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'Both cases raise serious issues about how the courts should handle situations where information shared with the court and used to agree a divorce settlement is later found to be false or incomplete. We believe the position that both women find themselves in is unfair and that is why we are taking their cases to the Supreme Court.
To both women these cases are about a matter of principle and justice. Surely most people would hate to be in a situation where their former partner has been able to withhold information during their divorce proceedings; and for there to be no opportunity to challenge this when new information comes to light. The current situation sends out completely the wrong message in what is and is not acceptable in terms of disclosing financial information.
Sadly it is often only the larger cases where there are the funds available to take such cases to the appeal courts. However the issues in these latest cases do not apply only to those where there are large sums at stake; the application is far more wide reaching. The decisions will affect those people with more modest assets and sums involved which is why they are so important.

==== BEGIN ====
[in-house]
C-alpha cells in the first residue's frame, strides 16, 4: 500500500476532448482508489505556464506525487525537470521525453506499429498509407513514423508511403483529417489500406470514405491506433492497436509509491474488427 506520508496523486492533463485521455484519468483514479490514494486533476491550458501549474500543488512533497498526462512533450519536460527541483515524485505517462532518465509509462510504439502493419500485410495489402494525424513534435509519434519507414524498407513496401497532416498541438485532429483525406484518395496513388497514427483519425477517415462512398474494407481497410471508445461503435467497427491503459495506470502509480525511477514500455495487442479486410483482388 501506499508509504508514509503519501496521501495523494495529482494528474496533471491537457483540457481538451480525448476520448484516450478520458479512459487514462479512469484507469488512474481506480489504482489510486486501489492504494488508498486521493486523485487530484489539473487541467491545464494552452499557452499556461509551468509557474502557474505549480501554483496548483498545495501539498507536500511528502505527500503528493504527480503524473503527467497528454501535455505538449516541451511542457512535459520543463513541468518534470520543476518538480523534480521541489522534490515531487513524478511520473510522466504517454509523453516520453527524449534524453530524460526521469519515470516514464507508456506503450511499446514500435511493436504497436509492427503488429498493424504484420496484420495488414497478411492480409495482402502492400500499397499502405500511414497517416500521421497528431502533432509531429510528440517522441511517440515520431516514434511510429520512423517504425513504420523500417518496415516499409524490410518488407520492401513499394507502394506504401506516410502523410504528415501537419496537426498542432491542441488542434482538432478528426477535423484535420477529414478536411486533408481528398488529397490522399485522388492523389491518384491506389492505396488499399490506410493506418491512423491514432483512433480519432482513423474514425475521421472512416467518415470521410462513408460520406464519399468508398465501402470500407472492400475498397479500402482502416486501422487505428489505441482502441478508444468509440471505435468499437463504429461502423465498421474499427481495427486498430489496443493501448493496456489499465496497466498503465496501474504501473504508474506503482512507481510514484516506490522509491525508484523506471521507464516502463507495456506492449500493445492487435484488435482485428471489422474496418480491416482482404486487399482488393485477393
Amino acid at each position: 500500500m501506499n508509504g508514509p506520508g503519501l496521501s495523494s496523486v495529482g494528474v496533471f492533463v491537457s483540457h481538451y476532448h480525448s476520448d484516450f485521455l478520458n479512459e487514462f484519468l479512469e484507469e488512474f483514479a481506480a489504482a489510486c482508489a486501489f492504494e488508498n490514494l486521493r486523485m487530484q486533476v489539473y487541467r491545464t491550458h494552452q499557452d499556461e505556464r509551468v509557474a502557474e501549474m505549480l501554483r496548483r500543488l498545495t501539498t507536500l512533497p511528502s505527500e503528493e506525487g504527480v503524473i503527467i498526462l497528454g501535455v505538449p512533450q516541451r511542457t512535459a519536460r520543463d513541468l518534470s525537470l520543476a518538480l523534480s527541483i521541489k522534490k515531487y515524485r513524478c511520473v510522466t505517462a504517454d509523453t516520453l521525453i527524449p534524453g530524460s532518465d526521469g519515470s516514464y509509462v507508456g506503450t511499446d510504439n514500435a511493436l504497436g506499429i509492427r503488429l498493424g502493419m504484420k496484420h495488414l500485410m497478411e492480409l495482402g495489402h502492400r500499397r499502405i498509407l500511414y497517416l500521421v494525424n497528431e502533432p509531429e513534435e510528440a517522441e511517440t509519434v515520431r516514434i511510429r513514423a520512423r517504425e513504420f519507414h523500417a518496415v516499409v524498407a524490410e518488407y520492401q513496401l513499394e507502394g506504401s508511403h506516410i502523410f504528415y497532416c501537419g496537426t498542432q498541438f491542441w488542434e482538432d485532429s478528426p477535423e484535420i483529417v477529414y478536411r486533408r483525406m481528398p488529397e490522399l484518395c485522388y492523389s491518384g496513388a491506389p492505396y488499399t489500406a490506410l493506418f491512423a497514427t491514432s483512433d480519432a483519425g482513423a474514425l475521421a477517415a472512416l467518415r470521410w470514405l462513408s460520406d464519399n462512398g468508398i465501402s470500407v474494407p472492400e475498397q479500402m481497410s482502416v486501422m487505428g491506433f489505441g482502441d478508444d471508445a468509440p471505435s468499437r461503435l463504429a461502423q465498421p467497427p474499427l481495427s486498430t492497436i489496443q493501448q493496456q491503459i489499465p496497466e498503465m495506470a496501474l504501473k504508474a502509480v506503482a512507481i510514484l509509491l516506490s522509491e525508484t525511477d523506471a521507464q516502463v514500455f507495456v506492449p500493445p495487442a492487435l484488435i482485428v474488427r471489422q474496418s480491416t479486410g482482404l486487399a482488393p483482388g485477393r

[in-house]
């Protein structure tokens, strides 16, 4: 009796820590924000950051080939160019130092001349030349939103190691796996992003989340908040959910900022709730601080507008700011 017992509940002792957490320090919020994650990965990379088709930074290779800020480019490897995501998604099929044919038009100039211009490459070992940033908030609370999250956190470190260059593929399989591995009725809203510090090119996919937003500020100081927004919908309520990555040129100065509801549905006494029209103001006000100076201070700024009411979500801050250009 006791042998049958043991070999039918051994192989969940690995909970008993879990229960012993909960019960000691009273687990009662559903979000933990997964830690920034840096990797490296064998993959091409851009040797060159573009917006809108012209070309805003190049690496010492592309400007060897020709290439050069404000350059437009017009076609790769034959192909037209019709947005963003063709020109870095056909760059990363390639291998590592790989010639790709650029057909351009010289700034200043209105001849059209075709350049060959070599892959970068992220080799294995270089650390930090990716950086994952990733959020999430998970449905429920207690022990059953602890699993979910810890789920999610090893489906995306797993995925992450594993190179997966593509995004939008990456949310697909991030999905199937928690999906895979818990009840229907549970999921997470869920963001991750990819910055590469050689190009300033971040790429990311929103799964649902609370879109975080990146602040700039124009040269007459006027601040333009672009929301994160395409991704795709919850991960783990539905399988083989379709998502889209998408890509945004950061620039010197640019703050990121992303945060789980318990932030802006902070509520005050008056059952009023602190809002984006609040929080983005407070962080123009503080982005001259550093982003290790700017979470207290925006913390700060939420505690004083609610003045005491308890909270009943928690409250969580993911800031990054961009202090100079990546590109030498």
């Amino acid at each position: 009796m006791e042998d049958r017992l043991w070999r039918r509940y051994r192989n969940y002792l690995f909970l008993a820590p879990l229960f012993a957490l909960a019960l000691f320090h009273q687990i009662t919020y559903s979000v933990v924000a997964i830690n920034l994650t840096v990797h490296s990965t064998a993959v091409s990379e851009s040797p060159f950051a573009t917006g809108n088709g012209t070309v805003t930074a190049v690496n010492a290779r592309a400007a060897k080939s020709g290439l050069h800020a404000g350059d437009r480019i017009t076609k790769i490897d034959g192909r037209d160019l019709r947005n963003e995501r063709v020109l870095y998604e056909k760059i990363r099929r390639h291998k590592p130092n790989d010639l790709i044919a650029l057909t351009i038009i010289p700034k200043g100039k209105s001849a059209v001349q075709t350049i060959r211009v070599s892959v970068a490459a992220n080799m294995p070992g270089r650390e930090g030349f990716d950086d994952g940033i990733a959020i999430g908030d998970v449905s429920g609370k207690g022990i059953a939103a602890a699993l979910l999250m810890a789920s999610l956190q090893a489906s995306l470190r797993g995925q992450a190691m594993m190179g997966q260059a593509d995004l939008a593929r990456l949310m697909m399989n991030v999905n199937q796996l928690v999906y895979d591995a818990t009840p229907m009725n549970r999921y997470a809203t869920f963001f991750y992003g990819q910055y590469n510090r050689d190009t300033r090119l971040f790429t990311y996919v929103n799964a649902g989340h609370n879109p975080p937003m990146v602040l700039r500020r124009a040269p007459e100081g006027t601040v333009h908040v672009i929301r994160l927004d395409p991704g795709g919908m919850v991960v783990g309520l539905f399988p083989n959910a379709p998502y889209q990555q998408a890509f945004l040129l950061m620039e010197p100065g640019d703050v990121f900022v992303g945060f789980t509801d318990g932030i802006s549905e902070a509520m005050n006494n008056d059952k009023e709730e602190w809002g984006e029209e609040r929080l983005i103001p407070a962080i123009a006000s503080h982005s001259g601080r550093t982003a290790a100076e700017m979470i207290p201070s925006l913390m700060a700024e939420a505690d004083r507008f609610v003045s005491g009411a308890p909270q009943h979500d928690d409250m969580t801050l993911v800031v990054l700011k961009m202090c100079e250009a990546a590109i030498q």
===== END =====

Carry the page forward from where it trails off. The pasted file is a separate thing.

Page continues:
I feel for those who aren't able to fund their cases because they can't get legal aid and have no other means of getting help. Separation and divorce is stressful enough without having to worry about whether or not you can afford to go to court. As a result, many people might be forced into sitting back and accepting what they have been told even if they are suspicious about the veracity of their former partner's disclosure.
Dishonesty in any legal proceedings should not be tolerated, the family court should not be an exception and we look forward to putting our cases forward to the Supreme Court judges.'
'The Supreme Court has the responsibility of considering the respective arguments in Mr and Mrs Sharland's divorce.
We simply believe it would be inappropriate to prejudice those very important deliberations by taking relevant arguments to the media before they are presented to the Court.
We are confident, however, that the Supreme Court judges will follow the example of their colleagues in the High Court and the Court of Appeal in agreeing that the provision made by Mr Sharland for both his family and his ex-wife was fair and reasonable.'
A practical and user friendly guide to the more challenging areas of ancillary relief practice